SpaceX Had To Postpone Falcon Launch After Regulatory Issues

A Falcon 9 rocket was slated to launch on 29th June, from Space Launch Complex 40 at Cape Canaveral Space Force Station in Florida. The launch was supposed to carry a cosmic carpool called Transporter 2 (not the movie). The transporter 2 consists of dozens of satellites part of a rideshare mission. This launch was supposed to be the company’s 20th mission for this year alone but sadly it has since been postponed.

SpaceX had to postpone the launch just seconds before liftoff yesterday when a seemingly wayward place flew inside the mission’s safety zone. The Falcon 9 rocket was merely 11 seconds away from launching 88 small satellites in order at 2:56 p.m. EDT. SpaceX wrote on Twitter informing everyone of the delay and said that the launch will go forward tomorrow. You can view the tweet below.

Elon Musk has complained many times that regulators and their laws have been keeping his space company’s ambitions back for years. This setback is also attributed to a keep-out zone law. He complained on Twitter that “Unfortunately, the launch is called off for today, as an aircraft entered the ‘keep out zone,’ which is unreasonably gigantic. There is simply no way that humanity can become a spacefaring civilization without major regulatory reform. The current regulatory system is broken”.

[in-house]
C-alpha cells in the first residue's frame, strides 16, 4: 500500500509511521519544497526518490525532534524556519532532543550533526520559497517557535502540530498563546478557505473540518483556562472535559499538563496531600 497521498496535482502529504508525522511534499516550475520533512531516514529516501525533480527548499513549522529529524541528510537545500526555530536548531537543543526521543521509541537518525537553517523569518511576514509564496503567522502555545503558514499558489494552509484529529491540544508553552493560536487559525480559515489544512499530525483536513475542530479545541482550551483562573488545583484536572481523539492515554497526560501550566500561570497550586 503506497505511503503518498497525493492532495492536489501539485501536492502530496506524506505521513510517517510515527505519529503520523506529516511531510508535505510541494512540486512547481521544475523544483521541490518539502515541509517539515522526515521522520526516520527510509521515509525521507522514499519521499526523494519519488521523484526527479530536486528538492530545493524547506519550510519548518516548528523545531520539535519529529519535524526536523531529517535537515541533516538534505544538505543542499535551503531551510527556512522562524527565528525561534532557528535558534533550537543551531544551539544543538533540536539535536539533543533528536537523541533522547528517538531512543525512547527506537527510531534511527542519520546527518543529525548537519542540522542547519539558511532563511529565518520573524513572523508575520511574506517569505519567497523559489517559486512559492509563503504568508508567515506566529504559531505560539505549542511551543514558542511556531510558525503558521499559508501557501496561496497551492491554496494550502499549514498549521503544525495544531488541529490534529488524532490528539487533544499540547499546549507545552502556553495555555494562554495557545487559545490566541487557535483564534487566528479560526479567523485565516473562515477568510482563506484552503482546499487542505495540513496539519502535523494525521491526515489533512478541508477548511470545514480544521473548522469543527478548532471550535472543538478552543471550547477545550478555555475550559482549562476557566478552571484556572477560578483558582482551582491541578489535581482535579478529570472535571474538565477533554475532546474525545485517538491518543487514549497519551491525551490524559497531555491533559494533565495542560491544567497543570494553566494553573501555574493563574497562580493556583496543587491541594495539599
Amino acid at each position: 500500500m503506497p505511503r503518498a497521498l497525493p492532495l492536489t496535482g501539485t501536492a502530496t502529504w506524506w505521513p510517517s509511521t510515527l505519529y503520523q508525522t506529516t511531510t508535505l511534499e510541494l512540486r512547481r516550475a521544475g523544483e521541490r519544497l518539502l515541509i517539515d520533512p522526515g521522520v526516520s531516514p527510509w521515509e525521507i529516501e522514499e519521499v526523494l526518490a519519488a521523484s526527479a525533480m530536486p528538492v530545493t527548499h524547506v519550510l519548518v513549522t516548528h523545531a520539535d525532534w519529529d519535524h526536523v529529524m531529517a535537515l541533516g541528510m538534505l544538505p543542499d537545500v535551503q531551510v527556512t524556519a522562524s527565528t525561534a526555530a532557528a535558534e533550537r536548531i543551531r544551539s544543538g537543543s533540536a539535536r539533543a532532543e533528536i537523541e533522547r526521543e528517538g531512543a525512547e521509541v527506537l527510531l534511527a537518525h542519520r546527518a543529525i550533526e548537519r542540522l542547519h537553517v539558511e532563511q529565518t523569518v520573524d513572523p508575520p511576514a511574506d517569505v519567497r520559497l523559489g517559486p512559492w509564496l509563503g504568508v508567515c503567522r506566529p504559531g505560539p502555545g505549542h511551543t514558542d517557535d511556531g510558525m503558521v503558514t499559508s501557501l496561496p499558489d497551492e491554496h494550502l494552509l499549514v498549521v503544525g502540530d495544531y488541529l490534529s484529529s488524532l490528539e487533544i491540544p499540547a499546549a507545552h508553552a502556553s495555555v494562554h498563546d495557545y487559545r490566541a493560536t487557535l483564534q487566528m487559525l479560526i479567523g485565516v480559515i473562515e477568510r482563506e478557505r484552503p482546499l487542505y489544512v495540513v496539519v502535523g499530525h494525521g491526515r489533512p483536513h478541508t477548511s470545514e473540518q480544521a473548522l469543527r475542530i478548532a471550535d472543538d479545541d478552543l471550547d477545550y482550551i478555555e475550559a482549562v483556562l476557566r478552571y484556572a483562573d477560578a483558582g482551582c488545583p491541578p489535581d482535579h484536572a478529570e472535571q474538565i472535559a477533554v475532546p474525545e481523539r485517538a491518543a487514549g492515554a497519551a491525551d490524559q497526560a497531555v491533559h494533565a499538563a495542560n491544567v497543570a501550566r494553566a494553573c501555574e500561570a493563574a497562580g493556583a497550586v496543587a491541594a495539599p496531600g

The 88 satellites included three for Starlink which has been pushed ahead to an August launch. The other 85 satellites are small payloads for customers like Satellogic, the U.S. Defense Advanced Research Projects Agency (DARPA), and the U.S. Space Development Agency, Swarm, Spire, Spaceflight Inc., and Loft Orbital.

This isn’t the first time holds have delayed Musk and his ambitions. He has talked about his discontent with the airspace regulations. While some may argue that these regulations are there for the safety of the people, Musk thinks that they are too limiting in their nature. The Federal Aviation Administration recently investigated SpaceX’s safety protocols when several test launches of Starship prototypes has exploded.

Musk dissed the FAA in a tweet back in January saying that “unlike its aircraft division, which is fine, the FAA space division has a fundamentally broken regulatory structure”.

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